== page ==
It’s difficult to choose a single project that represents my approach because I try to push each project in a slightly different direction style wise. However, a recent project that garnered a lot of attention was my cliff retreat design, and specifically the aerial perspective rendering of that project. That image was largely created in Photoshop, and is a good example of what a photoshop heavy workflow can produce. It consisted of many images stitched together with extreme lighting and textural manipulation. In some ways, that image combined many of the tutorials that I discuss on my website into a single narrative. Other illustrations of that project such as the sections took on a much more textured and rough quality that recalled some of the ruggedness of the landscape, while other images had a more contemplative feel referencing the undeveloped and ruralness of the site in such a dramatic and inspiring setting. While each illustration was different in style from the other, they all attempted to reinforced the story of the project.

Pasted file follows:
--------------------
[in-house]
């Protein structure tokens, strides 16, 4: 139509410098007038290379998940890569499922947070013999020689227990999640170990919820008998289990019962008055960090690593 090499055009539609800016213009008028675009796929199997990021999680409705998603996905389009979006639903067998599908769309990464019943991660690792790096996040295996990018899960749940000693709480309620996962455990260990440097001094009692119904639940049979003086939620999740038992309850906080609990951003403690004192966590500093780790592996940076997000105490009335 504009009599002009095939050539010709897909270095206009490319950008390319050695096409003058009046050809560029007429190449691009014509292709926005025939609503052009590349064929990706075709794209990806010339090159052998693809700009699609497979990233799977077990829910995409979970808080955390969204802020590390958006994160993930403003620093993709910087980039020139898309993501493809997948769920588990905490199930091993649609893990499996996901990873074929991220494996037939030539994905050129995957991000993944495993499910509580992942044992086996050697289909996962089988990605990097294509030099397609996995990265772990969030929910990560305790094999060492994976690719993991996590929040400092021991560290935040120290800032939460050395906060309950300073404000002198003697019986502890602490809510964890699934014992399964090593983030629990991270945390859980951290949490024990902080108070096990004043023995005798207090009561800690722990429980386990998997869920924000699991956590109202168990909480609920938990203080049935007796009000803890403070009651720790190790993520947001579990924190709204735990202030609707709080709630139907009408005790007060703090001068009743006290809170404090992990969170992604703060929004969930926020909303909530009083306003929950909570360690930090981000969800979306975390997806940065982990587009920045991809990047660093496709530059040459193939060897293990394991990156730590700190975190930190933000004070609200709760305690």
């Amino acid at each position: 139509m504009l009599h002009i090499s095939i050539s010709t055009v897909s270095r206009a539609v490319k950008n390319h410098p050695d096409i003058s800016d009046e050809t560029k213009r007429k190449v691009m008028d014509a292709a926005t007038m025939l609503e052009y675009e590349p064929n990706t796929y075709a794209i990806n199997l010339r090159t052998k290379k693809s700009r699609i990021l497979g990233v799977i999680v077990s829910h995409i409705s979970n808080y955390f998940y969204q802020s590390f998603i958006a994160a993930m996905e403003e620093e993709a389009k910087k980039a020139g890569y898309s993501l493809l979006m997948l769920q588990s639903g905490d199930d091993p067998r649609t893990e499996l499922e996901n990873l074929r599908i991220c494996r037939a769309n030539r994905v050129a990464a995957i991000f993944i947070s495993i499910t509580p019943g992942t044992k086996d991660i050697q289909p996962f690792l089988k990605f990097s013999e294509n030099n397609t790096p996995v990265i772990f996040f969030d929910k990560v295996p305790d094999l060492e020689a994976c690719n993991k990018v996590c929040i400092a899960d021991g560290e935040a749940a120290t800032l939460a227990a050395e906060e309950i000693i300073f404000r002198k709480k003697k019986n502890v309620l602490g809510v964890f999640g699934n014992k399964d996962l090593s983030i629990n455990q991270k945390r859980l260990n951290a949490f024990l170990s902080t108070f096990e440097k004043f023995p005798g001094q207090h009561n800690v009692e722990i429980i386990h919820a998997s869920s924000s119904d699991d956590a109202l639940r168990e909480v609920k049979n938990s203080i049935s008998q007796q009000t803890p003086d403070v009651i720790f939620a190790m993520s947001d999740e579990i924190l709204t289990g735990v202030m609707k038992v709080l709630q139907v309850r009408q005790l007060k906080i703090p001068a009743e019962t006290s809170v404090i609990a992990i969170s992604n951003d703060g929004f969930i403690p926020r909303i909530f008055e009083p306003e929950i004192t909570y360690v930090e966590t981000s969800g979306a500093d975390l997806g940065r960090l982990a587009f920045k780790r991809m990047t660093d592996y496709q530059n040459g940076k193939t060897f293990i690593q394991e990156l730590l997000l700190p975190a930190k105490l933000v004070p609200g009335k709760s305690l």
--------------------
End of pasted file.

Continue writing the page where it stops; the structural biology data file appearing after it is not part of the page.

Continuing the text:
Currently, I am also developing series of illustrations for a design that I created of a research lab in Alaska. The setting is within a birch tree forest which sets up a unique and poetic environment. One of the things that I have been discussing on my website is the use of visualization as a design tool and not just something that happens at the end of the project. In this project in particular, I am using visualization to make decisions early on about form and materiality. Because of technology and modern workflows in visualization, files can be setup to allow for quick editing and updates. Thereforehigh quality visualization can be used in parallel with the development of the design/3d model to help make decisions during the design process. Because these images are being used to study the design, they naturally have taken on an experiential angle, as opposed to something less natural such as a bird’s eye view or an aerial. Instead, the cameras are placed at important moments of the experience such as when one first approaches the structure from a distance through thick trees, or as one walks underneath the structure getting ready to enter it. A completely different type of illustration was created to study different sectional ideas that was more diagrammatic in nature. All of these illustrations are serving an important role in the design process as opposed to quickly being generated at the end to better present the project.